(1) Whenever requested in writing by the Governor, or by any of the courts or grand juries of the Commonwealth, or upon receiving a communication from a sheriff, mayor, or majority of a city legislative body stating that his participation in a given case is desirable to effect the administration of justice and the proper enforcement of the laws of the Commonwealth, the Attorney General may intervene, participate in, or direct any investigation or criminal action, or portions thereof, within the Commonwealth of Kentucky necessary to enforce the laws of the Commonwealth.

Because none of the specified officials had requested that the attorney general investigate this matter, the court of appeals remanded the case to the trial court for a determination as to whether the evidence gathered in the investigation could be used. In reaching this decision, the court distinguished the power to prosecute from the attorney general’s power to bring cases to protect the public interest, which is very broad under Kentucky law.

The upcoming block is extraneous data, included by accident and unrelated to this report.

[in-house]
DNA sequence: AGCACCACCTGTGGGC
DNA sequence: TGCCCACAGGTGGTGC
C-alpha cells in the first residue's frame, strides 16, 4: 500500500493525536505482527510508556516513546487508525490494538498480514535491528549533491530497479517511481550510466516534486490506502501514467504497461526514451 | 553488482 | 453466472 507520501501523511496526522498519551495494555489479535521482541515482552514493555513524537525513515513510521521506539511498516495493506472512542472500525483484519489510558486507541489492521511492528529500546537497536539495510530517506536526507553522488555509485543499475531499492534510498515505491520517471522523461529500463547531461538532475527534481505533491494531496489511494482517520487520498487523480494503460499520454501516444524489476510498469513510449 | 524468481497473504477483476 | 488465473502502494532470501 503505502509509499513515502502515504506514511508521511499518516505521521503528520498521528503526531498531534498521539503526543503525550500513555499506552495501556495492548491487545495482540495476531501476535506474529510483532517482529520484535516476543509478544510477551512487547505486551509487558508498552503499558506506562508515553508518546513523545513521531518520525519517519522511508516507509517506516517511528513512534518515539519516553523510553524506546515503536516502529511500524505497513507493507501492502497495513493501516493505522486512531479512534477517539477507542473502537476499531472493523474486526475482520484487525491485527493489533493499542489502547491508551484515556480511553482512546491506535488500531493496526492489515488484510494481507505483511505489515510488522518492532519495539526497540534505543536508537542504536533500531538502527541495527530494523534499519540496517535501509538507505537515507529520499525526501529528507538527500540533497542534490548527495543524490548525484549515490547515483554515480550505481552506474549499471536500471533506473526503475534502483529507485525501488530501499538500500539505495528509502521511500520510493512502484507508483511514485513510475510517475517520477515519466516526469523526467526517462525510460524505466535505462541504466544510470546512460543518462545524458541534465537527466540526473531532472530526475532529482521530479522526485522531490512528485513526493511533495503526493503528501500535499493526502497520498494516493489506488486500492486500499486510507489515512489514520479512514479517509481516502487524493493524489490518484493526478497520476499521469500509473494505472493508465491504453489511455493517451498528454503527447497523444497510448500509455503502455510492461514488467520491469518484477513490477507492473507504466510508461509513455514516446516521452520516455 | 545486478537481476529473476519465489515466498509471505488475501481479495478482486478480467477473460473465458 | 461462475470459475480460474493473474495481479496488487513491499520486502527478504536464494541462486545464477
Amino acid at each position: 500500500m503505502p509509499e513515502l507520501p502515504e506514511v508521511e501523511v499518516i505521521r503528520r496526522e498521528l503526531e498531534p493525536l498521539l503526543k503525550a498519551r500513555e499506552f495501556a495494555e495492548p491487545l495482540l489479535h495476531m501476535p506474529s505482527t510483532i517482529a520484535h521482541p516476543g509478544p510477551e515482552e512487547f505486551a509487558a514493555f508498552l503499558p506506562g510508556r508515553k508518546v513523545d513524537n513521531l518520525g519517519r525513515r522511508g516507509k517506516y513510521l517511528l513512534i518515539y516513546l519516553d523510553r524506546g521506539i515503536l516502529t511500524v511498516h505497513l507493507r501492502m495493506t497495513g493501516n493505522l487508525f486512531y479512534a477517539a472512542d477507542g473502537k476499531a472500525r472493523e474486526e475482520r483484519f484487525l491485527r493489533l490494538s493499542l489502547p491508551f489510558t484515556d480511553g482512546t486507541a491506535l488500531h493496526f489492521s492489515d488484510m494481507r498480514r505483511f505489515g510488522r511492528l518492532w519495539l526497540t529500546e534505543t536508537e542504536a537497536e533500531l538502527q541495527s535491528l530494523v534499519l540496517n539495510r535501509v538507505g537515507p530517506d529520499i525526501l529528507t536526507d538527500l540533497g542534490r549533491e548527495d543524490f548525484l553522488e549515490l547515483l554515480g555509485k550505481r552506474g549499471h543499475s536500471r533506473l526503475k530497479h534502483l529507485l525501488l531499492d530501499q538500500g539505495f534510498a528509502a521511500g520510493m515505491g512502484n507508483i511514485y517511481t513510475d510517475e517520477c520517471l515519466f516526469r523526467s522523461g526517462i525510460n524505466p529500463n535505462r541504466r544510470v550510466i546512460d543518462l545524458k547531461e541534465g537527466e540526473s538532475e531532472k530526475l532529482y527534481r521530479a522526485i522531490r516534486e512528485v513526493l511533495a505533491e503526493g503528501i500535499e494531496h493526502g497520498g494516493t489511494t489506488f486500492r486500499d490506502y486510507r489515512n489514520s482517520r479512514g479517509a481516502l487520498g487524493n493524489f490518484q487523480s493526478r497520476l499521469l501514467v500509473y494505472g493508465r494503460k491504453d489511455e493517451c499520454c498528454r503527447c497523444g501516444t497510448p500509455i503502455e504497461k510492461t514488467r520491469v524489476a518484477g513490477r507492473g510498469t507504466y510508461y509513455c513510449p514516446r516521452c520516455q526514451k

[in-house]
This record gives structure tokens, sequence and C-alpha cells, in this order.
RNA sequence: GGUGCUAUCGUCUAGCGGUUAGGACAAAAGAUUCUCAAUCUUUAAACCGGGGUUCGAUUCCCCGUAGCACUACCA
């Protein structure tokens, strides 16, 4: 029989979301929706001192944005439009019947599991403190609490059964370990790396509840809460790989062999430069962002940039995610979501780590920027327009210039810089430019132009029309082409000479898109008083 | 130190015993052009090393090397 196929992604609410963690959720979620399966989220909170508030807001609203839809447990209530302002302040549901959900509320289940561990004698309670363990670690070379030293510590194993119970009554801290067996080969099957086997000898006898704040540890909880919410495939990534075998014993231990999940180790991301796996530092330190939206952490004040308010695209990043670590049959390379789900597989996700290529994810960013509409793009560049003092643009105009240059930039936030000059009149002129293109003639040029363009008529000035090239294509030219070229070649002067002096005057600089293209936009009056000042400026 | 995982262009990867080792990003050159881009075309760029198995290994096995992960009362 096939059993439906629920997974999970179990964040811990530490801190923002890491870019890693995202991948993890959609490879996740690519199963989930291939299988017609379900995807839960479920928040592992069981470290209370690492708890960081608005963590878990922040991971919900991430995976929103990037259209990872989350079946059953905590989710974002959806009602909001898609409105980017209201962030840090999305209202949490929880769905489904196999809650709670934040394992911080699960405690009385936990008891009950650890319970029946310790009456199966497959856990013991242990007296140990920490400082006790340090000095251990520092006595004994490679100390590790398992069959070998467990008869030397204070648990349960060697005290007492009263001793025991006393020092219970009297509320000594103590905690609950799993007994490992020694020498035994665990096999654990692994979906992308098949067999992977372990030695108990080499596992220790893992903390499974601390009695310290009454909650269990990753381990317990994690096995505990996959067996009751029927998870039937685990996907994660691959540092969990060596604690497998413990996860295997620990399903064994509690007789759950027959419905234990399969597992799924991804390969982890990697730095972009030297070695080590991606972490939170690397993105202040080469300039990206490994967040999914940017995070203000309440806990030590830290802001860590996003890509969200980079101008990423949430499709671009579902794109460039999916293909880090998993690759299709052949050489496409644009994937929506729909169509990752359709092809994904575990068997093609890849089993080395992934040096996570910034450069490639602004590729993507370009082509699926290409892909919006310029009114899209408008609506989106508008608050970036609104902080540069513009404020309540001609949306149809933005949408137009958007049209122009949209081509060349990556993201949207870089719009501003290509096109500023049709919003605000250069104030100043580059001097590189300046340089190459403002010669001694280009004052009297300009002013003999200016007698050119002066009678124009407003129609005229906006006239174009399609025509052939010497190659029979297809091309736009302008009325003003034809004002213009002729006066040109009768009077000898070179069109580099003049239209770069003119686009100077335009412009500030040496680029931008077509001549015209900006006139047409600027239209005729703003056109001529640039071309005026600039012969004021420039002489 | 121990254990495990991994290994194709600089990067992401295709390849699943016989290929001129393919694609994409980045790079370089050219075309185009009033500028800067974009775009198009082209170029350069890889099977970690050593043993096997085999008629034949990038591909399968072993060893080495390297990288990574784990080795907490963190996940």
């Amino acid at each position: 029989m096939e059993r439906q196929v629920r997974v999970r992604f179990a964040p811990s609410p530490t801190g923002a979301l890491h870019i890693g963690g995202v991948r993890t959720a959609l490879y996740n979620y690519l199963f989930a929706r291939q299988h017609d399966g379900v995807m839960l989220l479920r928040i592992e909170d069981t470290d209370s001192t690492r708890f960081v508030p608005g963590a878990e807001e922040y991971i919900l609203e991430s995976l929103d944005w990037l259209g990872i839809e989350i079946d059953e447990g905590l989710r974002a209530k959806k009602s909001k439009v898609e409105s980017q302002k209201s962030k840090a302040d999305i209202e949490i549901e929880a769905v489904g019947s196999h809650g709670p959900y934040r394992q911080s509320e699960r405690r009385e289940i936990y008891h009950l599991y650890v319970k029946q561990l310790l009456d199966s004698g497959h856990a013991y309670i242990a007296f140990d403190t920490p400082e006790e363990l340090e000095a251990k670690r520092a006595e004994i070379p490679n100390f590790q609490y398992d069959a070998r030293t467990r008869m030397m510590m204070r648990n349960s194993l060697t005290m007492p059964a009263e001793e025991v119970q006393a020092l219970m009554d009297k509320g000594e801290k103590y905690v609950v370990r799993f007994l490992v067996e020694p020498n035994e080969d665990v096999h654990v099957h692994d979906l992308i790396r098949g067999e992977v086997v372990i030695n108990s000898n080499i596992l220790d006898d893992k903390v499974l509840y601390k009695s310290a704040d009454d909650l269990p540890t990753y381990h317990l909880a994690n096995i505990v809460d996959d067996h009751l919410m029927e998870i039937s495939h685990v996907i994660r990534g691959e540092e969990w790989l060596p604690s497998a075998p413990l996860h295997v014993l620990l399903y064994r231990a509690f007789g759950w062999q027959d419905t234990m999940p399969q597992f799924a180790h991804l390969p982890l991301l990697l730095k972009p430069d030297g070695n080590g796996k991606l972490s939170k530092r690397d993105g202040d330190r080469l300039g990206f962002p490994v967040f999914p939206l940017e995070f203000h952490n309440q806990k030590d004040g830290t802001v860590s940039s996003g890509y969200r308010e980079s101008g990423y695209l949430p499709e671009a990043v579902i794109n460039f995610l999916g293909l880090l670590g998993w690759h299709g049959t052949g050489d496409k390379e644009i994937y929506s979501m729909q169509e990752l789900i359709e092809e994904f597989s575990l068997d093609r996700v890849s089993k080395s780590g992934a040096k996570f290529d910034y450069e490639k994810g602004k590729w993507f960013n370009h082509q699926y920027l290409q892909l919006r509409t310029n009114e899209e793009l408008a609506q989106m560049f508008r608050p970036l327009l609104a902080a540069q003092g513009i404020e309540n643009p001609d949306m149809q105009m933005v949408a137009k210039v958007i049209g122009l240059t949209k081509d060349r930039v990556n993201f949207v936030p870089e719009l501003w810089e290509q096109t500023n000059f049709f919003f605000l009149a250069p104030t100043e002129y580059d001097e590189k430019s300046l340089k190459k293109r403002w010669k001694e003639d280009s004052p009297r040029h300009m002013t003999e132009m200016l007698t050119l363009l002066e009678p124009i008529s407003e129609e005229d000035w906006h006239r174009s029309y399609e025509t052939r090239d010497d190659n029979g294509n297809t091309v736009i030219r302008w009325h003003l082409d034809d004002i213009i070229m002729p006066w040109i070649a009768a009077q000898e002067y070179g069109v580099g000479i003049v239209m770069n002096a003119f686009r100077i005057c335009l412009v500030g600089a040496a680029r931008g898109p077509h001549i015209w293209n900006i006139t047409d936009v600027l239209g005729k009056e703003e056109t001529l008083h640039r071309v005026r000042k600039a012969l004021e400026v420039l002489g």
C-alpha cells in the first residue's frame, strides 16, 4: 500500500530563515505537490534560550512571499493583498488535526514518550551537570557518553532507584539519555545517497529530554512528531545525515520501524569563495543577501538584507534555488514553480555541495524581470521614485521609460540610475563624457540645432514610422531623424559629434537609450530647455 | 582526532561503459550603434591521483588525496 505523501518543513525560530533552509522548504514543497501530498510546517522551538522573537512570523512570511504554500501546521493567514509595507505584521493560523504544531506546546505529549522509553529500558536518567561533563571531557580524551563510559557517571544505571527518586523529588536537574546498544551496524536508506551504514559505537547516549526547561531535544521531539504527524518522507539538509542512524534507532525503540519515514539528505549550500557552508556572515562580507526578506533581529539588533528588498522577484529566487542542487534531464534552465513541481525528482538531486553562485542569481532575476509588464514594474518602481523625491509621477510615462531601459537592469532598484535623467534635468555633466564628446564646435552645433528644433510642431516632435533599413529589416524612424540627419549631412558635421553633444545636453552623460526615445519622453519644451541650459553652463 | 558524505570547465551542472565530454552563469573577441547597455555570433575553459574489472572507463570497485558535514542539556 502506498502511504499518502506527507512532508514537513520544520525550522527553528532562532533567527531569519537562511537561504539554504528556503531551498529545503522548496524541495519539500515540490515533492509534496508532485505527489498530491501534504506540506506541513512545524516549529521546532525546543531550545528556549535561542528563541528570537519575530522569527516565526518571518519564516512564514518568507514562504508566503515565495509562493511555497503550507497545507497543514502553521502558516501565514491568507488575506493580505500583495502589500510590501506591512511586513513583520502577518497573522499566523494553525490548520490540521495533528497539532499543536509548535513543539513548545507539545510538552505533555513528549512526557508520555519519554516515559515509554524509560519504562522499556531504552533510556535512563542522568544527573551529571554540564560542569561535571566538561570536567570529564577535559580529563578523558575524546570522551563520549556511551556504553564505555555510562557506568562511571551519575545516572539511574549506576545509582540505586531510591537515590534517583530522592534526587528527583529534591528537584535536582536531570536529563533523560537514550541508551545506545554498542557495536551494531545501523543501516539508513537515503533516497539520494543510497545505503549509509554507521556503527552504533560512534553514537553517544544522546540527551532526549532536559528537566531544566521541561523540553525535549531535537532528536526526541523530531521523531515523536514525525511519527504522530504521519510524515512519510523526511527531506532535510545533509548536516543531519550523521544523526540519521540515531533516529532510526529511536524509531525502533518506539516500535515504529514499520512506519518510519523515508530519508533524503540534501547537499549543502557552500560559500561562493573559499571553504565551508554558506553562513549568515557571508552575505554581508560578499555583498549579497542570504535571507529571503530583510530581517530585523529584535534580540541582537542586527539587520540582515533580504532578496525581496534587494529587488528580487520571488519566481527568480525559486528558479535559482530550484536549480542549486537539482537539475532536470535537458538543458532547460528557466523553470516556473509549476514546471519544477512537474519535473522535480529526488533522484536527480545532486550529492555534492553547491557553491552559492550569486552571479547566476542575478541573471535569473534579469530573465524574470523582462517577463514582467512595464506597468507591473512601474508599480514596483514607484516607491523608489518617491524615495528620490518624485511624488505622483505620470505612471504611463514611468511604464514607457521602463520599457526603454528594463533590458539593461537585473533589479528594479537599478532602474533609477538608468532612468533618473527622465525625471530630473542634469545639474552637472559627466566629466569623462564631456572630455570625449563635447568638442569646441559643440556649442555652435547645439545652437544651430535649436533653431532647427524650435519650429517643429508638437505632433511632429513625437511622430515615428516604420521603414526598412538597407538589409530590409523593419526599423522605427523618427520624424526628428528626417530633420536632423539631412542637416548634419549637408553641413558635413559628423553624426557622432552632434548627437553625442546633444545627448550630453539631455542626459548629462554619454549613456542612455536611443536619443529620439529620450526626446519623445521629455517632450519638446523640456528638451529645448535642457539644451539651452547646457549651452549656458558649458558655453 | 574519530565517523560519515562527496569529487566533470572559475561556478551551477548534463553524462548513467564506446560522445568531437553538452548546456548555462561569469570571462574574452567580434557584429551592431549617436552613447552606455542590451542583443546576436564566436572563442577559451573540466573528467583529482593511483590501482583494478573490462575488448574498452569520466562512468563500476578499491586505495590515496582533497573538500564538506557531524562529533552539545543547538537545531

The Kentucky Supreme Court stated its “strong disagreement” with the appellate court’s decisions, stating that under its reasoning, “independent OAG investigations, as well as those in conjunction with other law enforcement entities, would be equally prohibited unless the mandates of KRS 15.200 were properly invoked.” The Supreme Court first analyzed the general jurisdictional statute for controlled substances violations, which provides that the various city, county and Commonwealth attorneys, “and the Attorney General, within their respective jurisdictions, shall enforce all provisions of this chapter.” The Supreme Court held that this phrase meant, for the attorney general, the entire state.